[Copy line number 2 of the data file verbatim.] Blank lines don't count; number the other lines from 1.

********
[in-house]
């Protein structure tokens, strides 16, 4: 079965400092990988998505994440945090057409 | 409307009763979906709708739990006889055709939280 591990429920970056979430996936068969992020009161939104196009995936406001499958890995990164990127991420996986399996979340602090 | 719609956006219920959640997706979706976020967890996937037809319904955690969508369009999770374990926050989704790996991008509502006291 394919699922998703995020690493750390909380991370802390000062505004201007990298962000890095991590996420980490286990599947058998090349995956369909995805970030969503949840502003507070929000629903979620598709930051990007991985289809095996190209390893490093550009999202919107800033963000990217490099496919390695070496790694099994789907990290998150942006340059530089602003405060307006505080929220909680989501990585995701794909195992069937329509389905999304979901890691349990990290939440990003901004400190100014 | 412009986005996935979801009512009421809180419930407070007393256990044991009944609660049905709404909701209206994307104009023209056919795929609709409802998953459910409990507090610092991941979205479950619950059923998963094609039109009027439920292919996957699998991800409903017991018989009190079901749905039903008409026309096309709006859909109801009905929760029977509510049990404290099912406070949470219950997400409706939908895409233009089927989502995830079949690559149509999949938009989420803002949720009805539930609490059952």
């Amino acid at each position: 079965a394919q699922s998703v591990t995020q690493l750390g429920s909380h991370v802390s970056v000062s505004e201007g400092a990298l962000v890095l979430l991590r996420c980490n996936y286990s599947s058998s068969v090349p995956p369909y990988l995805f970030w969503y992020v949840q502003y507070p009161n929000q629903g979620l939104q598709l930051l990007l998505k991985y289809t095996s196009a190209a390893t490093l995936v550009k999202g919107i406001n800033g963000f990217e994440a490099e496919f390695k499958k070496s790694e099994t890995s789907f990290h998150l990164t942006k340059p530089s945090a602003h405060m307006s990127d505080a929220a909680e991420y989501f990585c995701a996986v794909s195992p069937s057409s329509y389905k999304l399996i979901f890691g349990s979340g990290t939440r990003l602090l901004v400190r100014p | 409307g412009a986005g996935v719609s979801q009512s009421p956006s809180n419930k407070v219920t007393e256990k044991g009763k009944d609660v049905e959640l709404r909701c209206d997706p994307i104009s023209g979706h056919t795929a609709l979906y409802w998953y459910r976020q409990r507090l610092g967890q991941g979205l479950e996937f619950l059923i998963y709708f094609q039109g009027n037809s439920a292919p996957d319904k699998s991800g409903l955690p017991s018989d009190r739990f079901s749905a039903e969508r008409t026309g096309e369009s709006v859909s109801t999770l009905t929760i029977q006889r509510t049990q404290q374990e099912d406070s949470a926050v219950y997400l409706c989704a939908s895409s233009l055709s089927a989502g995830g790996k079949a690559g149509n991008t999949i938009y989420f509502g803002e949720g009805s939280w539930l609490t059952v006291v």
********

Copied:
């Protein structure tokens, strides 16, 4: 079965400092990988998505994440945090057409 | 409307009763979906709708739990006889055709939280 591990429920970056979430996936068969992020009161939104196009995936406001499958890995990164990127991420996986399996979340602090 | 719609956006219920959640997706979706976020967890996937037809319904955690969508369009999770374990926050989704790996991008509502006291 394919699922998703995020690493750390909380991370802390000062505004201007990298962000890095991590996420980490286990599947058998090349995956369909995805970030969503949840502003507070929000629903979620598709930051990007991985289809095996190209390893490093550009999202919107800033963000990217490099496919390695070496790694099994789907990290998150942006340059530089602003405060307006505080929220909680989501990585995701794909195992069937329509389905999304979901890691349990990290939440990003901004400190100014 | 412009986005996935979801009512009421809180419930407070007393256990044991009944609660049905709404909701209206994307104009023209056919795929609709409802998953459910409990507090610092991941979205479950619950059923998963094609039109009027439920292919996957699998991800409903017991018989009190079901749905039903008409026309096309709006859909109801009905929760029977509510049990404290099912406070949470219950997400409706939908895409233009089927989502995830079949690559149509999949938009989420803002949720009805539930609490059952």